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Connected Communities Blog: Bringing the Community into Community Engagement

By November 7, 2019June 2nd, 2020No Comments

At Serve & Connect, we believe in the power of partnerships as a driver for safer, more connected communities. We believe that police are a critical aspect of promoting community safety, but they can’t do it alone. Most of the issues related to community safety are grounded in non-criminal actions – things like poverty, hunger, trauma – and addressing these root causes requires an engaged and empowered community that works in collaboration with law enforcement to identify needs and spread available resources. 

Since our founding, I have yet to find a police department that doesn’t value the power of partnerships. Yet, what we hear time and time again is how difficult it can be to effectively bring people to the table. 

In one particular conversation, I was describing our model to a local law enforcement leader. After I spoke, they paused and then said, “I get what you are saying, but how do you actually make that happen? We host community events all of the time, but it’s the same few people who show up.”

Whether it be low attendance at community events or seeing the same 4-5 people at neighborhood meetings, community engagement is a common challenge faced by many. So, what can we do? 

We believe the answer lies in bringing the community into community engagement. 

Let’s take a peek into our work in North Columbia to better describe what we mean. Since launching the North Columbia Youth Empowerment Initiative in November 2018, we have engaged over 193 individuals from nearly 70 diverse organizations in our community-based meetings. Furthermore, data from our community-based events hosted this past summer indicate that they have reached over 1,000 individuals, providing critical resources (including 20,000 meals to residents living in food insecure areas at our Second Annual Farmday Funday event!) and fostering connection, pride and hope. 

So, how do we do it? We focus on prioritizing the needs of the community and showing up in the ways they want to show up. Here are some specific tips:

  1. Understand your community. Who lives there? What matters to them? What are their greatest needs? How do they like to come together? What are they proud of? What traditions do they value?
  2. Open a conversation. Identify local leaders and gatekeepers. Who works most closely with the community you are interested in reaching? Make time to meet with them. Sit down. Ask them to coffee or lunch. If they aren’t available, ask if you can come to them. And, when you meet, prioritize seeking to understand versus being understood. Take notes. These conversations should involve a lot less talking and a lot more listening. 
  3. Show up for what matters. So often, we focus so much on inviting people to our events that we neglect to understand the importance of showing up for what matters to others. Is the community hosting a cookout? Show up. Are they unveiling a new park? Show up. Are they hosting a forum? Show up to that too. What about if they created a football team for kids? Definitely show up…. And offer to bring gatorade. The best way to connect with people is to meet them where they are at. If they invite you, take it as an opportunity to take the next step in trust building and SHOW UP to show that you care.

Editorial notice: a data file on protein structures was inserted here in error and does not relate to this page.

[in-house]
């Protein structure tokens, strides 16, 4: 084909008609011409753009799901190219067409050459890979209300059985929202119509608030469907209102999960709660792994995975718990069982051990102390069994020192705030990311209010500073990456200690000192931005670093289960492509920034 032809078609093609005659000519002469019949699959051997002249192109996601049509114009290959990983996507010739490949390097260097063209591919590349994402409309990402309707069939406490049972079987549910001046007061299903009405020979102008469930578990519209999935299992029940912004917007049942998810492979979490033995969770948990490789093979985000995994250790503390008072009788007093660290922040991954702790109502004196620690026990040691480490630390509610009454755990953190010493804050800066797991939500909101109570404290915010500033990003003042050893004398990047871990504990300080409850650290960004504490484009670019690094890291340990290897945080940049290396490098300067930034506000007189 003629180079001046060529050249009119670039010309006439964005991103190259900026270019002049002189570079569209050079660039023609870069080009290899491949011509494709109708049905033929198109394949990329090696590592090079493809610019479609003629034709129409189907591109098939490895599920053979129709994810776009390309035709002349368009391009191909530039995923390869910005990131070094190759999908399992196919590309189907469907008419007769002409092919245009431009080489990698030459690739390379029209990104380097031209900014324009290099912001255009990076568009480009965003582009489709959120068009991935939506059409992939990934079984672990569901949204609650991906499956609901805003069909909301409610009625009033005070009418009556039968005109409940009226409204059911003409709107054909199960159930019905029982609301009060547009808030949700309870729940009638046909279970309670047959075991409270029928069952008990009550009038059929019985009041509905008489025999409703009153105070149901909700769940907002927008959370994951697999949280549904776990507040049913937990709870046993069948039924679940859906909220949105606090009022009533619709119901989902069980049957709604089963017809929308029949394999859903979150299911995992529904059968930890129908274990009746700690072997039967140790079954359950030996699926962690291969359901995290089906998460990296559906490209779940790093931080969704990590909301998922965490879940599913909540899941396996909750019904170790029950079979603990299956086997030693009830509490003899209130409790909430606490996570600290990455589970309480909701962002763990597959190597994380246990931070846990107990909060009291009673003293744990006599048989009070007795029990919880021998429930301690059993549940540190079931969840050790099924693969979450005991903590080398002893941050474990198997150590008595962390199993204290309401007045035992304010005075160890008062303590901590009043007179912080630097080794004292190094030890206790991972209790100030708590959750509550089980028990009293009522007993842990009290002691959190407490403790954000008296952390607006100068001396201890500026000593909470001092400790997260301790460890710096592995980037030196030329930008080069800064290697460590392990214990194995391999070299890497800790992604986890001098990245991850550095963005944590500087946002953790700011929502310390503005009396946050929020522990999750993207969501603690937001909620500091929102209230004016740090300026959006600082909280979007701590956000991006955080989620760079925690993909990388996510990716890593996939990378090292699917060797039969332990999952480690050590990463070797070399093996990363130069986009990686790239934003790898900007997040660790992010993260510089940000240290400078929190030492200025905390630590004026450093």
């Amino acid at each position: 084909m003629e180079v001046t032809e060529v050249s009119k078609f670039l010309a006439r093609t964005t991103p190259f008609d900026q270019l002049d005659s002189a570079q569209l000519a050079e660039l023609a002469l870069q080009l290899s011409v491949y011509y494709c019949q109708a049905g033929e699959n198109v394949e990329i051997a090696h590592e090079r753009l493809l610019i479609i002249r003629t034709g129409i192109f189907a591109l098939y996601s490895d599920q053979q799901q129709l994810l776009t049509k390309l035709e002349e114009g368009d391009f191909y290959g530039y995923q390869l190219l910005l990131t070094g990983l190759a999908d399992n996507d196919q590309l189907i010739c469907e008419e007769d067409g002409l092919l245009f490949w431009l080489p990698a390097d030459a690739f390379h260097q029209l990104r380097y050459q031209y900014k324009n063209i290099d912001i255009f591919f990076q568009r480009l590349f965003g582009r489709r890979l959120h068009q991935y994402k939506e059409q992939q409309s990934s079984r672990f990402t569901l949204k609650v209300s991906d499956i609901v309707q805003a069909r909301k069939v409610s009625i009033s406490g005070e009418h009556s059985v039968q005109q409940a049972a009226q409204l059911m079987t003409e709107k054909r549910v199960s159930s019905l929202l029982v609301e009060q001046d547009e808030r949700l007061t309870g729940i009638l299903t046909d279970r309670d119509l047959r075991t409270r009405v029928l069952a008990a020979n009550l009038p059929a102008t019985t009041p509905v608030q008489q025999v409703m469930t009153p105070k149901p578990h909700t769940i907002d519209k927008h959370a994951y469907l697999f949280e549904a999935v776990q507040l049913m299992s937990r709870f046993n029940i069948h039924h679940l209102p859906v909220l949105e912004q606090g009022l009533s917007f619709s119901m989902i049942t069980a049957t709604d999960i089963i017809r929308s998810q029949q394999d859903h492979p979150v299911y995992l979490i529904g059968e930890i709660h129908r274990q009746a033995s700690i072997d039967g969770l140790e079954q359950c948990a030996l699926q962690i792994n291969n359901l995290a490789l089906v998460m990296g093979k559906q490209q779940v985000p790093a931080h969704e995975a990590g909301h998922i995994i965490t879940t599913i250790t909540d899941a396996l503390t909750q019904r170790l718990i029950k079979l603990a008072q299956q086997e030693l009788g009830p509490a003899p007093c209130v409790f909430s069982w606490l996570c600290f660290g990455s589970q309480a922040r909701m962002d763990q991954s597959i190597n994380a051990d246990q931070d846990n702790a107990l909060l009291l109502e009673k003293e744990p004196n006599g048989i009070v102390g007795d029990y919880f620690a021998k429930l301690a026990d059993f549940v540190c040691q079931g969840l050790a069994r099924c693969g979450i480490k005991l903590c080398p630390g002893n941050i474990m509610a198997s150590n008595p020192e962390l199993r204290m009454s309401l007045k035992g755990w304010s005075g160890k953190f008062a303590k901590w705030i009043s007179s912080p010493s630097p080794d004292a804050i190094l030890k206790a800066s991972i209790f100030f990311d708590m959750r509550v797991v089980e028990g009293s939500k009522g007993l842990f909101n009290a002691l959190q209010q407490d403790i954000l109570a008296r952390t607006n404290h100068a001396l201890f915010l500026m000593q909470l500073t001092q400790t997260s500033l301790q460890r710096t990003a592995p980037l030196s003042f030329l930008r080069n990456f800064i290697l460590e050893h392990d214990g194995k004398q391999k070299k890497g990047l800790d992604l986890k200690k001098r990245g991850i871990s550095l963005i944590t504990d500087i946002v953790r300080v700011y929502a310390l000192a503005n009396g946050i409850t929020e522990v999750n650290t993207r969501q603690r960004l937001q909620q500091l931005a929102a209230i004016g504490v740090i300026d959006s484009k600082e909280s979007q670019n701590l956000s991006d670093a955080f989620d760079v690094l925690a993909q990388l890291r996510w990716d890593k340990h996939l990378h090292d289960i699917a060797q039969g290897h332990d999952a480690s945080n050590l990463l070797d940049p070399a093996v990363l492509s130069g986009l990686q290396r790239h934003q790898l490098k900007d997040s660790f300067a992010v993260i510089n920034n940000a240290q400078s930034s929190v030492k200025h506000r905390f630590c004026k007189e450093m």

4. Show up consistently. Often, the communities with the highest needs are often the ones who have been promised things again and again, and again and again people fail to deliver. There is a pervasive feeling of “here today, gone tomorrow” where well-intentioned organizations and people enter into a community promising the magic bullet to solve all issues. They come in and take pictures, only to never be heard from again. I remember early on in our weekly meetings, it was like crickets. Very few people showed up. Then, slowly, more and more people started to come to the table. One even said, “I was waiting for you to give up.” It is a sad reality that too often people are waiting for the next shoe to drop yet again. Show that you are different. Keep showing up. It may take time, and progress may be slow, but stay the course. Show your commitment can be trusted. 
  5. Keep the main thing the main thing. My husband Mitch always says, “Keep the main thing the main thing.” What he means is not getting lost in too many nuances and details, but staying focused on the main message and main objective. I think the same goes for community engagement. In community work, you will engage with many people with rich and diverse perspectives. Some of these perspectives may be spot on with your own whereas others may represent a very different narrative. Conversations can get sidetracked and even tense at times. To help get through these challenges, always keep the main thing the main thing. What is the goal? To make our communities safer. What do we need to get there? And does this conversation further this objective? This may look like being willing to stay the course in a difficult conversation if it means building trust. Or, it may look like taking a pause in a meeting that has gone of the tracks to re-center the group on the mission. It may even look like taking a step back and putting a community brand up front first instead of showcasing your own if it means that the community is more likely to be engaged. Never forget the main goal and walk back from there. 

We would love to hear from you – what strategies work for you when seeking to foster greater engagement? Shoot us an email –

With a heart full of thanks,